A teaser from the reviews section of Strange Skins #6, coming soon.
Matt Berry is best known as a comedian in the UK, his bullish persona and booming voice familiar to a whole nation of TV viewers from shows like The I.T, Crowd, House of Fools and Toast of London; but he has another life as a successful musician, producing prog and jazz albums. Television Themes is his sixth album and most likely to grab public attention, for it features a whole host of nostalgic theme tunes familiar to anyone who grew up in the UK during the seventies and eighties.
In these days when writing a TV theme seems to mostly consist mainly of marrying a sawing cello with some booming drums, the themes included on this album are even more vital. It’s worth remembering that a lot of the composers of TV themes in the sixties and seventies, such as Ron Grainer and Ronnie Hazelhurst, had a background in jazz, so these kind of jazz renditions are not out of place. These are not comedy spoofs or clever-clever re-workings of the originals however; for the most part they’re pretty damned close to the tunes we know and love.
We start with the jaunty theme to long-running BBC comedy Are you Being Served, an iconic opening that instils the listener with the sense of fun that pervades this album. The Good Life follows in a similar vein and then we get the first of a trio of mini-tracks that punctuate the album, in this case the distinctive sting that heralded the opening of any programme made by London Weekend Television in the seventies and eighties. These are all recorded with a small ensemble of musician, Berry himself among them, but they produce a meaty sound that showcases a variety of often obscure musical instruments.
Blankety Blank is delightfully silly, with Matt Berry providing one half of the ‘vocals’. It’s followed by the eighties version of the Top of the Pops theme; Yellow Pearl by Midge Ure and Phil Lynott, which originally appeared on Lynnott’s first solo album Solo in Soho (with some very odd lyrics) before being speeded up and de-lyricised for the BBC’s premiere pop show. Matt’s version is stunningly authentic to the latter.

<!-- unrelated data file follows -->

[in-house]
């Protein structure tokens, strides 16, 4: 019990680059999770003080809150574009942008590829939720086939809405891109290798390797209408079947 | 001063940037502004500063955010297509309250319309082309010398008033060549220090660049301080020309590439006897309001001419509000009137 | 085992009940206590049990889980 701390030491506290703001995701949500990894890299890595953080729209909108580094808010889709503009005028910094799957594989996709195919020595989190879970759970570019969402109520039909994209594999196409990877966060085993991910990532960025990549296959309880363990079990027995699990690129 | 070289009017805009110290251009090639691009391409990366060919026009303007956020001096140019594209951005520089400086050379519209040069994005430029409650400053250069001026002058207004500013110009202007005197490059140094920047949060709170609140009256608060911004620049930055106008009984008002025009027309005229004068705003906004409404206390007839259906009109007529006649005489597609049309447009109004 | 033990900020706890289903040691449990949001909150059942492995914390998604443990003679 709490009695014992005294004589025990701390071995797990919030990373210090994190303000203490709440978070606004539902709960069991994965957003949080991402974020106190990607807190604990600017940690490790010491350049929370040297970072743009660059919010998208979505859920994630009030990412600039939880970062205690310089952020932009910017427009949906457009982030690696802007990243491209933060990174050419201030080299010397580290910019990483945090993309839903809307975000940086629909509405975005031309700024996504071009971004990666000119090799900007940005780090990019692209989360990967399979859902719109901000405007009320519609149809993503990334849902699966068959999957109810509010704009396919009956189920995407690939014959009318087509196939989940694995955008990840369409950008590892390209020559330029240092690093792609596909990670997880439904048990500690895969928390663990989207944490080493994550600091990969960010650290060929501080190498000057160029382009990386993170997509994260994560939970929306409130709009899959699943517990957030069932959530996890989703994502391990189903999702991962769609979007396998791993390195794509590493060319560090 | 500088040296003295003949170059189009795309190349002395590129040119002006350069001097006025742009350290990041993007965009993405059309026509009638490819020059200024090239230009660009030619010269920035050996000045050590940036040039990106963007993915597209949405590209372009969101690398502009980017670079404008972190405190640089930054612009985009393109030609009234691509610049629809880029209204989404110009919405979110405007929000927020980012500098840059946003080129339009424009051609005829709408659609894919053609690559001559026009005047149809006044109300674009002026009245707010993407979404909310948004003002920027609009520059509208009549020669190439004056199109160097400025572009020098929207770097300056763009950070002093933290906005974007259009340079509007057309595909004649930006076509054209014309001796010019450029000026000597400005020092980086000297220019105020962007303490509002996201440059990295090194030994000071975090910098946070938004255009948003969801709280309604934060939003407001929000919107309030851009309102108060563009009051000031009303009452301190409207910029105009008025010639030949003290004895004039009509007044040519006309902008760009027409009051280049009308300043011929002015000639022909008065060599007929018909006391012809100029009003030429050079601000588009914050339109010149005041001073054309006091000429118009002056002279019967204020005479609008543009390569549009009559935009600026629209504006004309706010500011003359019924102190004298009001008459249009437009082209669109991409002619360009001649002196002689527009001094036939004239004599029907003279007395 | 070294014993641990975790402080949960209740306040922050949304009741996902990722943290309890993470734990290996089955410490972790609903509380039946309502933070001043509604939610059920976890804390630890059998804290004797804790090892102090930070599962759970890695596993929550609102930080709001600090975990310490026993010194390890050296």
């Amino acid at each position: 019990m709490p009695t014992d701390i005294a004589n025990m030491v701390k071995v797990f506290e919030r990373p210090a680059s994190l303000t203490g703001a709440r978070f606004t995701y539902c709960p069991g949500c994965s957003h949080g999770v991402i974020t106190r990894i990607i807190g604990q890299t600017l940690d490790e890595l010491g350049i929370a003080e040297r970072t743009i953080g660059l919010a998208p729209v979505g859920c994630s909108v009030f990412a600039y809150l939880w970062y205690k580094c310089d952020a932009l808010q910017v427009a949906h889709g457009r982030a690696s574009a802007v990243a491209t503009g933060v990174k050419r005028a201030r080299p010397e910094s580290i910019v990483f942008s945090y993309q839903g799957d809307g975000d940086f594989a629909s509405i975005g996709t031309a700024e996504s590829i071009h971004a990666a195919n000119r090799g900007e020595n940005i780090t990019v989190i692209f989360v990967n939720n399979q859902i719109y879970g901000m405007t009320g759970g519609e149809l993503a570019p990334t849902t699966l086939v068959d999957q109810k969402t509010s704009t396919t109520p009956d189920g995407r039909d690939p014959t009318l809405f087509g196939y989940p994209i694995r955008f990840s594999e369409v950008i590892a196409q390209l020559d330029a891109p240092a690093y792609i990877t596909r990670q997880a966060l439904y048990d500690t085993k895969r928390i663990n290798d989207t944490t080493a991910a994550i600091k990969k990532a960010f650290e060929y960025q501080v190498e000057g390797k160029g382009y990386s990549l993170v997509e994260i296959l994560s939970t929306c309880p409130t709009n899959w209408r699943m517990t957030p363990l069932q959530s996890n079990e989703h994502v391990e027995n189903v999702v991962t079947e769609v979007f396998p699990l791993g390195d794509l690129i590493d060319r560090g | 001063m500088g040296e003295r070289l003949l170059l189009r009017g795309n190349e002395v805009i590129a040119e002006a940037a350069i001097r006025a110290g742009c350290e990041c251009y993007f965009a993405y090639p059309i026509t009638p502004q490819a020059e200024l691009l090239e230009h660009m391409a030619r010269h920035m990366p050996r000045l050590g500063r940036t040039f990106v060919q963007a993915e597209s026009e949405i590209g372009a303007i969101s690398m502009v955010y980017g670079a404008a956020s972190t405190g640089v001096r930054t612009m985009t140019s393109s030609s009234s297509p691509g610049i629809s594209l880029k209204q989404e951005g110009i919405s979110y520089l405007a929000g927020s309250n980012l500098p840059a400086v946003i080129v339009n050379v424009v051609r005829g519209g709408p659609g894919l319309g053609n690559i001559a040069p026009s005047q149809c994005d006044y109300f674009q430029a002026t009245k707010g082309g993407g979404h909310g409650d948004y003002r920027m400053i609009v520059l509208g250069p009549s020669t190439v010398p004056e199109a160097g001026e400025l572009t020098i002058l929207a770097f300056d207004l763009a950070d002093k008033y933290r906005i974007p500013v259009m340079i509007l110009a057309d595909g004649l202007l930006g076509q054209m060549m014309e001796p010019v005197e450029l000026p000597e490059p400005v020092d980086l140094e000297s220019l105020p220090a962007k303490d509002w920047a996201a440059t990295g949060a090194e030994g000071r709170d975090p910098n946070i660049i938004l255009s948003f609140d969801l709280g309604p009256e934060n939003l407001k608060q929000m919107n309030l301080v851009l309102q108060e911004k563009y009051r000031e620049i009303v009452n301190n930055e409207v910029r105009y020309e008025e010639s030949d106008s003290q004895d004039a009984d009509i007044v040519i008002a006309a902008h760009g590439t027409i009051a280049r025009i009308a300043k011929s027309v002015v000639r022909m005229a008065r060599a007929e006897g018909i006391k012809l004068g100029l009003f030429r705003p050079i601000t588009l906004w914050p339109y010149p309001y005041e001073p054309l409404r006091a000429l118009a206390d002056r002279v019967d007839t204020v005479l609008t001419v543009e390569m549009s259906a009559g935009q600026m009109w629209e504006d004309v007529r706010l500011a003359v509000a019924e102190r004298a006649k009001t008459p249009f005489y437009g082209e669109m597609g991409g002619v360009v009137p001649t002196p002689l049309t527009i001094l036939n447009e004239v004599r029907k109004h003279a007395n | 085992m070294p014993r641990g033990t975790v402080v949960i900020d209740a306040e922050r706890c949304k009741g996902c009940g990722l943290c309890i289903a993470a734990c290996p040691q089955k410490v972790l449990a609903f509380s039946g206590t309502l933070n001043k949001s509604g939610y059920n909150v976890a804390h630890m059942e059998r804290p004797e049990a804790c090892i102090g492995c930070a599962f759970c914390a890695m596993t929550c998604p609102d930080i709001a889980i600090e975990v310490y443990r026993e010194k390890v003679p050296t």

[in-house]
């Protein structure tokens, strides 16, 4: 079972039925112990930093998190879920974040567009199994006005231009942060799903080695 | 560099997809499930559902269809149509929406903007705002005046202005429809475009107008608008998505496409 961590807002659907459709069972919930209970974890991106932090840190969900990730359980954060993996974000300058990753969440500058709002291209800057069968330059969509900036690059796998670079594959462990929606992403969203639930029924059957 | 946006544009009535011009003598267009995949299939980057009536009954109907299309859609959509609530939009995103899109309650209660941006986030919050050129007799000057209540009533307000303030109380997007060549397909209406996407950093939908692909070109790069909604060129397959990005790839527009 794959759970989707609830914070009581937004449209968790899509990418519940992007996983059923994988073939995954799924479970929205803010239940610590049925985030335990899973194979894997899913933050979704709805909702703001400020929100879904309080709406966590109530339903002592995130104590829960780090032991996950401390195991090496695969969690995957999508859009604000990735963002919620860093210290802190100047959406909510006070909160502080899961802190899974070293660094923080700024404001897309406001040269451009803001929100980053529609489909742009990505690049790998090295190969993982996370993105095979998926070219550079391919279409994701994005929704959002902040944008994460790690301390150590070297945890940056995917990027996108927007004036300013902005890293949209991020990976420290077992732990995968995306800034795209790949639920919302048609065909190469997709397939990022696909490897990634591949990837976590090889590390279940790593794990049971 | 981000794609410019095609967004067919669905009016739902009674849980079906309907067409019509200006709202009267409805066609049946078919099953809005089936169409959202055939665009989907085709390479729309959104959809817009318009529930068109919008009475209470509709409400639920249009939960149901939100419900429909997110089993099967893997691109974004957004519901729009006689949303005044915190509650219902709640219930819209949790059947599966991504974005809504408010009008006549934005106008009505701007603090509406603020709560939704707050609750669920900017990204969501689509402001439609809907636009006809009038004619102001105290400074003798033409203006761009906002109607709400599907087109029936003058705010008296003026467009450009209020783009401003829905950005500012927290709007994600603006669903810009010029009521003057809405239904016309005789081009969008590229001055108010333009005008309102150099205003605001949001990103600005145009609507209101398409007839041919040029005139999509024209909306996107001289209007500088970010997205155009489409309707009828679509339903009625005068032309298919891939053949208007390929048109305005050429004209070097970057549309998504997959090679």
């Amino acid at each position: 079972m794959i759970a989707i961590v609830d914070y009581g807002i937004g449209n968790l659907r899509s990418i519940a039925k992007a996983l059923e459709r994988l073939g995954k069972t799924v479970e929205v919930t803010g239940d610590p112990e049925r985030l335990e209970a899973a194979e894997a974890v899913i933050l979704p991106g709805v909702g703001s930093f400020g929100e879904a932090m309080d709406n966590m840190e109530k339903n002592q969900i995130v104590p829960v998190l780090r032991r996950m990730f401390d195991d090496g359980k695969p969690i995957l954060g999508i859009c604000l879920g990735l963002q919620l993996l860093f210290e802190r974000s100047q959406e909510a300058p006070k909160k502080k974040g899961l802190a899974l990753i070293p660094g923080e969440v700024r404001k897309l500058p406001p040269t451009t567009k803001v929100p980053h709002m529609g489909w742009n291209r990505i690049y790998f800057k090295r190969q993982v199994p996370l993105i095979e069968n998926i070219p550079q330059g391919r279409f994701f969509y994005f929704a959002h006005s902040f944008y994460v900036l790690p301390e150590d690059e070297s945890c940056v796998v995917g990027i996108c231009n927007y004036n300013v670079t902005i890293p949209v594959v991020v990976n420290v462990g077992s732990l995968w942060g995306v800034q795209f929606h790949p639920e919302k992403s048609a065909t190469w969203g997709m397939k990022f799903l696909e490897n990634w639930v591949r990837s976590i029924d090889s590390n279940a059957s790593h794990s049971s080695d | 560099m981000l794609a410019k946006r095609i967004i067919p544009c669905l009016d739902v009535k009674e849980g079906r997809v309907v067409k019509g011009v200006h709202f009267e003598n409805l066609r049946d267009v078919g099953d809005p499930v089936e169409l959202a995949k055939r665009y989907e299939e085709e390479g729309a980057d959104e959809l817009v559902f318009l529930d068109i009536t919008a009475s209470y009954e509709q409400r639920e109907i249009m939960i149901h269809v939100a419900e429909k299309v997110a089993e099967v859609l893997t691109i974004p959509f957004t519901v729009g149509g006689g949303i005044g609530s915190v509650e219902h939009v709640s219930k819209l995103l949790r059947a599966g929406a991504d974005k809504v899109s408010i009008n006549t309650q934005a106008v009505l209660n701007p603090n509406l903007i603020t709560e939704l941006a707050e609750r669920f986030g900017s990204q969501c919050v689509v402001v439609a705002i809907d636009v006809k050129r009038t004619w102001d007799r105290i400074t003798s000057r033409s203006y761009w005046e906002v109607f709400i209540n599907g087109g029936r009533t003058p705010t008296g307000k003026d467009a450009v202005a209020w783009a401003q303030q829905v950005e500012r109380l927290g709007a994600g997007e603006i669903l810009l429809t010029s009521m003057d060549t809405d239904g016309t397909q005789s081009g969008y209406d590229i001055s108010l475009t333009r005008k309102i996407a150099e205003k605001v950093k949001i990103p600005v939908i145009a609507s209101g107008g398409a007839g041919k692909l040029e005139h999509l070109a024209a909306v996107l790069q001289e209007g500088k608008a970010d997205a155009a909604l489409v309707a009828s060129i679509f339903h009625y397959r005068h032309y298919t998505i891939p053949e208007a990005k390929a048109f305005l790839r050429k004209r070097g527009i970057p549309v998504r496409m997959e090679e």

Anyone who remembers the schools’ programme Picture Box will undoubtedly recall its theme tune; a haunting waltz originally played on a cristal baschet, a bizarre musical instrument that involved the stroking of various glass rods (I’m not making this up). Berry forgoes the rod-stroking behaviour in favour of the much friendlier Mellotron and Mini-Moog, but still manages to reproduce the distinctive sound of the original. Be warned though; this is an absolute ear-worm and you won’t be able to get it out of your head for days, or possibly weeks.
Stripped of its vocals, the Scaffold’s theme for The Liver Birds is a tad repetitive. You’ve got to admire the musicianship, but it still comes out of this as my least favourite track on the album. Another interlude, the station ident for Thames Television, leads into the theme to lunchtime kids’ show Rainbow. With vocals by Matt Berry, the Rainbow theme retains its infamously trippy middle eight, which makes the song sound like it could have been lifted from an LP by Velvett Fogg or some other lesser psychedelic outfit.
Prominent on the cover, and the track you’ve all been waiting for, is Doctor Who. It starts off very fait-hful to the Delia Derbyshire original, then kicks into a jazzy foxtrot, which works incredibly well. It’s done primarily on retro synths, but there are bass, drums and percussion holding together the beat. It won’t be everyone’s cup of tea, a lot of Doctor Who fans are very arsey about this sort of thing, but personally it is one of my favourite renditions of recent years.
A fun version of the theme from wildlife show Wildtrak is followed by World in Action, complete with intimidating Hammond organ track recreated by Berry from the original by Mick Weaver a.k.a Wynder K. Frog. It retains all of the doom-laden atmosphere of the original, so it’s nice that it’s followed by the far friendlier theme from Ronnie Corbett sitcom Sorry; a jaunty reggae piece whose oddly syncopated percussion never fails to delight.
The minimalist sting from The Open University puts a lid on what will surely have been an absolute nostalgia-fest for anyone in their forties and a revelation for anyone under that age. Great stuff!